Similar to Stage Combat, Stage Intimacy places actors in moments of intense human interaction.  

The potential for injury in Stage Combat is often more literal, but injuries (of many kinds) can still occur in Staged Intimacy.  

With this guide, we hope to support you in crafting these moments within your plays and films with less risk of harm to those involved.


For Actors:

engage in open, supportive, non-judgemental conversation with your collaborators about how to safely stage intimacy, without losing the fire of creativity.

For Directors:

as you may also experience discomfort or uneasiness as you approach physically-intimate scenes, be involved in as many steps of this process as are applicable.

For Stage Managers:

should an actor or director need to speak in confidence about difficulties that may arise, offer to provide private consult or act as an intermediary.


1. Verbally identify points of intimacy (or potential points of intimacy) in the script.

2. State any personal boundaries you may have regarding physical touch or action.

3. Rehearse the scene with boundaries in place. The goal is to take care of your fellow collaborators.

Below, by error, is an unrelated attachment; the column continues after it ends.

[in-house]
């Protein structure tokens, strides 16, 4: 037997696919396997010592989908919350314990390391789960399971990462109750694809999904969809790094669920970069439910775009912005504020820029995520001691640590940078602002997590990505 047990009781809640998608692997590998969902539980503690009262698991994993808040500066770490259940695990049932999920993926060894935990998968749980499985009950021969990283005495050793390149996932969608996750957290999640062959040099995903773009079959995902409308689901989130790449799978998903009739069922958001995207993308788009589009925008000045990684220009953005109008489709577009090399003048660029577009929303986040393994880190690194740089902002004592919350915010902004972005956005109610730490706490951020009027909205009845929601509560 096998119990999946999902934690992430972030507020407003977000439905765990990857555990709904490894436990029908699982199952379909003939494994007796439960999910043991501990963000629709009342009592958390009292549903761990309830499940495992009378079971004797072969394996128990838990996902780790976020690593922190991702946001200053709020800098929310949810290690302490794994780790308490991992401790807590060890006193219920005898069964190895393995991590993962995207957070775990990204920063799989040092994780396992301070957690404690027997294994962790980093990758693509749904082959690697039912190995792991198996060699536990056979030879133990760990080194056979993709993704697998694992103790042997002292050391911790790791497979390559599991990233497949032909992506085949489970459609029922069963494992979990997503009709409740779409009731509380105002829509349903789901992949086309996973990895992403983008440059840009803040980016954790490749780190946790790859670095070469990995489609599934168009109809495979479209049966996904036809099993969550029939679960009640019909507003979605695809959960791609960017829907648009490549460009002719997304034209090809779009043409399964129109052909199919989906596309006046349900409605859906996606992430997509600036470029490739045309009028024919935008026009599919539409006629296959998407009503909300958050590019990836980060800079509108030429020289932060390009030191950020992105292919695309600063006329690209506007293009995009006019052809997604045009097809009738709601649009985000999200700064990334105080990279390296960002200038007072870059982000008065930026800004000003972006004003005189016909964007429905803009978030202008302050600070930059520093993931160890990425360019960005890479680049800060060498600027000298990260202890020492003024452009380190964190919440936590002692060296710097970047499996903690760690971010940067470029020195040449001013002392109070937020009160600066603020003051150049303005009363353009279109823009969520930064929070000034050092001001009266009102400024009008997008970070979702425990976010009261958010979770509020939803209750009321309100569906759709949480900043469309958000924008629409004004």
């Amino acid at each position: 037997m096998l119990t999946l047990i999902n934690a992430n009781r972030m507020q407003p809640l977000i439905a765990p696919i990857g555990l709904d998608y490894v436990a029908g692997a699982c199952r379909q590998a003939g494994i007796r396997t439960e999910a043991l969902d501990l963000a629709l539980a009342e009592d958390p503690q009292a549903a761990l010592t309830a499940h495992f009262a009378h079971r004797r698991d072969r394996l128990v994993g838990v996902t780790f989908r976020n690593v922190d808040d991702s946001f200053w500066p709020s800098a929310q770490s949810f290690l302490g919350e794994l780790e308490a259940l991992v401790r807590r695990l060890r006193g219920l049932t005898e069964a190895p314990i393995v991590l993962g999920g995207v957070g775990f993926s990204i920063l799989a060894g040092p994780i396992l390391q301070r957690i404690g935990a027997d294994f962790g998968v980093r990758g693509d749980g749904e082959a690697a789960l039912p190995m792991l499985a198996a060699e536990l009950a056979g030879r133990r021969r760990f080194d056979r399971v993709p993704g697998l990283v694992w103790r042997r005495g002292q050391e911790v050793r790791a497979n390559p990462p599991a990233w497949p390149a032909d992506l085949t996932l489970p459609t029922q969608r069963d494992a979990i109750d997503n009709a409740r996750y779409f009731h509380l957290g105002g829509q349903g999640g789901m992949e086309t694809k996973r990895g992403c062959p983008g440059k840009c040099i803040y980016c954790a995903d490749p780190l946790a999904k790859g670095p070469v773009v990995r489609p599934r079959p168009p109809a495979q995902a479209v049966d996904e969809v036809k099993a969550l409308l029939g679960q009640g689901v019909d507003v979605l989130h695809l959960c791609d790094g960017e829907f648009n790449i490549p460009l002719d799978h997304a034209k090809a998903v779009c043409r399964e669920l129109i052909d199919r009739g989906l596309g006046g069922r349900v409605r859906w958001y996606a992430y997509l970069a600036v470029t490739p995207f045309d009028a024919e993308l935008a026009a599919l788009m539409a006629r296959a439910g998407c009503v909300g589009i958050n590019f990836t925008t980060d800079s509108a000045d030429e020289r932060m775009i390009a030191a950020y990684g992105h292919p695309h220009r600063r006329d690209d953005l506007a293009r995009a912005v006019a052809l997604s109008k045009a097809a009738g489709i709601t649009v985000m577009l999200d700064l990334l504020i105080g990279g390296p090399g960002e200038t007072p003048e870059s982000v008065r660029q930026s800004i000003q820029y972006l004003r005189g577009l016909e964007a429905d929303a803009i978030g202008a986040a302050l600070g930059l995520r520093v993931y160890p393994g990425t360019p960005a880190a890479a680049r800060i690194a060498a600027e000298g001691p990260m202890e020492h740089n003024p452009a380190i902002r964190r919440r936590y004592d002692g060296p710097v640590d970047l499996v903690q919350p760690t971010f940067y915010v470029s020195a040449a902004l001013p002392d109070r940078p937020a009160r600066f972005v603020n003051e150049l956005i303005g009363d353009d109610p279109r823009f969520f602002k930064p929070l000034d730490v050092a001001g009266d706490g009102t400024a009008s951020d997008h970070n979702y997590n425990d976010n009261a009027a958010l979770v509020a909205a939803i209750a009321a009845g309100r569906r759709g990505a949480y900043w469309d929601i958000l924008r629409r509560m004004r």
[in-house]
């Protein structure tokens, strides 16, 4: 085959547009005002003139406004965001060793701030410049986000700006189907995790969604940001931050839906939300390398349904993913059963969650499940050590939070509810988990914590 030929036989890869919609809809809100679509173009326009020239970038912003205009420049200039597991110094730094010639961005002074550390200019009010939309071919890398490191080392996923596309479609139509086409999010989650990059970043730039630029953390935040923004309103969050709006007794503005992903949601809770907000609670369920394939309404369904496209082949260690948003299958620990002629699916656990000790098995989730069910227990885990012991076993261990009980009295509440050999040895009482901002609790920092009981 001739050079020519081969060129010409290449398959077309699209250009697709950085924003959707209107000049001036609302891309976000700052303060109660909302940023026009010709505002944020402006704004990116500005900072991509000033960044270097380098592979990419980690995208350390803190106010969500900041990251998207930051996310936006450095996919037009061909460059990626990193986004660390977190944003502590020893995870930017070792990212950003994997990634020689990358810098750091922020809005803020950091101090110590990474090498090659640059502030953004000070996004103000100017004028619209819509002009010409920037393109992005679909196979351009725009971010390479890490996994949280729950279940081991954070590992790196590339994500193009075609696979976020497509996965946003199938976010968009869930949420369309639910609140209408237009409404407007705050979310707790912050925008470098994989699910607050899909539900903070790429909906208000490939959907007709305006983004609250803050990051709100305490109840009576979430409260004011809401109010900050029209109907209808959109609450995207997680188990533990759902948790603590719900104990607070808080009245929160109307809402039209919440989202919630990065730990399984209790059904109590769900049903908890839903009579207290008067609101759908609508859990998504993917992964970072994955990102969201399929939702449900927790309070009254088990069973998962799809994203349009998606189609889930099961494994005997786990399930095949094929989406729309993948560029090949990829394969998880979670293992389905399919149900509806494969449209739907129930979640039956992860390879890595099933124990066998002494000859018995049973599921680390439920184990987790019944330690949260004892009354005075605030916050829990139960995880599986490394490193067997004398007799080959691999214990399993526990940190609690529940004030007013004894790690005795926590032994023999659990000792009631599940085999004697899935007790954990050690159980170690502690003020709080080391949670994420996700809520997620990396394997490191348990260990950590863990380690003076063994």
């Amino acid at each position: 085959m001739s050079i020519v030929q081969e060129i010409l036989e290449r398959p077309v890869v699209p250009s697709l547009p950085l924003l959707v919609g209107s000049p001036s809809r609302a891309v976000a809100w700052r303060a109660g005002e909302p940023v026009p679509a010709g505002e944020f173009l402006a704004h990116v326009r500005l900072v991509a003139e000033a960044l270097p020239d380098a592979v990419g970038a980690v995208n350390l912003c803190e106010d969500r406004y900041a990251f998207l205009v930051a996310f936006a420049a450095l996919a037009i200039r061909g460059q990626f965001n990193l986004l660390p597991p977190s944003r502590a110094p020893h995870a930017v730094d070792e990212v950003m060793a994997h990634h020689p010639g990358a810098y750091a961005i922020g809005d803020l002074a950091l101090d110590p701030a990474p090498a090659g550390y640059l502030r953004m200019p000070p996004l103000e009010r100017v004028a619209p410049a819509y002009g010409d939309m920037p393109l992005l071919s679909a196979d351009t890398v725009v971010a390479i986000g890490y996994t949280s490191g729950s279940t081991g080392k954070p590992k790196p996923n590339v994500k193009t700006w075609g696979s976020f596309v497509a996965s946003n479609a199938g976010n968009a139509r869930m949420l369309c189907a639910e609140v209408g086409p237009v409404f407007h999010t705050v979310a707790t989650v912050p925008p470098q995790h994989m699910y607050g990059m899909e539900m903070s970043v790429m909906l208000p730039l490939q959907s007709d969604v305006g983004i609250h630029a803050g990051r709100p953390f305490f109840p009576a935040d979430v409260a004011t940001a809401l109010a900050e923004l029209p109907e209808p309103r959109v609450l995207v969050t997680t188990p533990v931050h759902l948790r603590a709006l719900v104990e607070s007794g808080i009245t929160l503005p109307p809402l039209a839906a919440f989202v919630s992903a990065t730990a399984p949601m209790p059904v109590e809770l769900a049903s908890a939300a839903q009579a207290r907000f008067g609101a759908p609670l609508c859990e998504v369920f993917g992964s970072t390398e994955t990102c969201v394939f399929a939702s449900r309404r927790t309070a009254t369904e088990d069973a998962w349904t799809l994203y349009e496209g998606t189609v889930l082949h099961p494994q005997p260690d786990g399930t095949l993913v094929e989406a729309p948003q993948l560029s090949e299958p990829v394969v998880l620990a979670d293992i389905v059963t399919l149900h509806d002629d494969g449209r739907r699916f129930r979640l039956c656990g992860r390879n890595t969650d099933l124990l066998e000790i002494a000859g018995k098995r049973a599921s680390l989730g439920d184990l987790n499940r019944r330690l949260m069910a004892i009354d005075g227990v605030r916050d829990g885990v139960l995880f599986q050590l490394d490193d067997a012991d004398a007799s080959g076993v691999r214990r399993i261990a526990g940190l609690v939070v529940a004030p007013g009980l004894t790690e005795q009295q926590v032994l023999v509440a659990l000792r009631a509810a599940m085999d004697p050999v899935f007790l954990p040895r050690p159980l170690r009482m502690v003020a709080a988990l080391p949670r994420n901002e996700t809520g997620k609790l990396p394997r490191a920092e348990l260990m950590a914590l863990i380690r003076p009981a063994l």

4. After rehearsal, check in with one another.   Did anything arise that was uncomfortable?  Were the set boundaries successful?

5. Give space for people to express any potential discomfort, as this is often much more challenging than everyone simply saying, "Sure, that was all fine."

6. If guidelines aren’t being honored, speak to your director, stage manager, or teacher if you're in a school setting.

7. Discuss and determine if incorporating an Intimacy Call along-side Fight Call before every show would be useful.

8. Some scenes are very affecting and can be hard to shake.  “Wind down" after rehearsal or performance to help release and neutralize sexual energy that can arise in the work.  Craft it like you would a good warm-up with vocal and physical work as you find useful.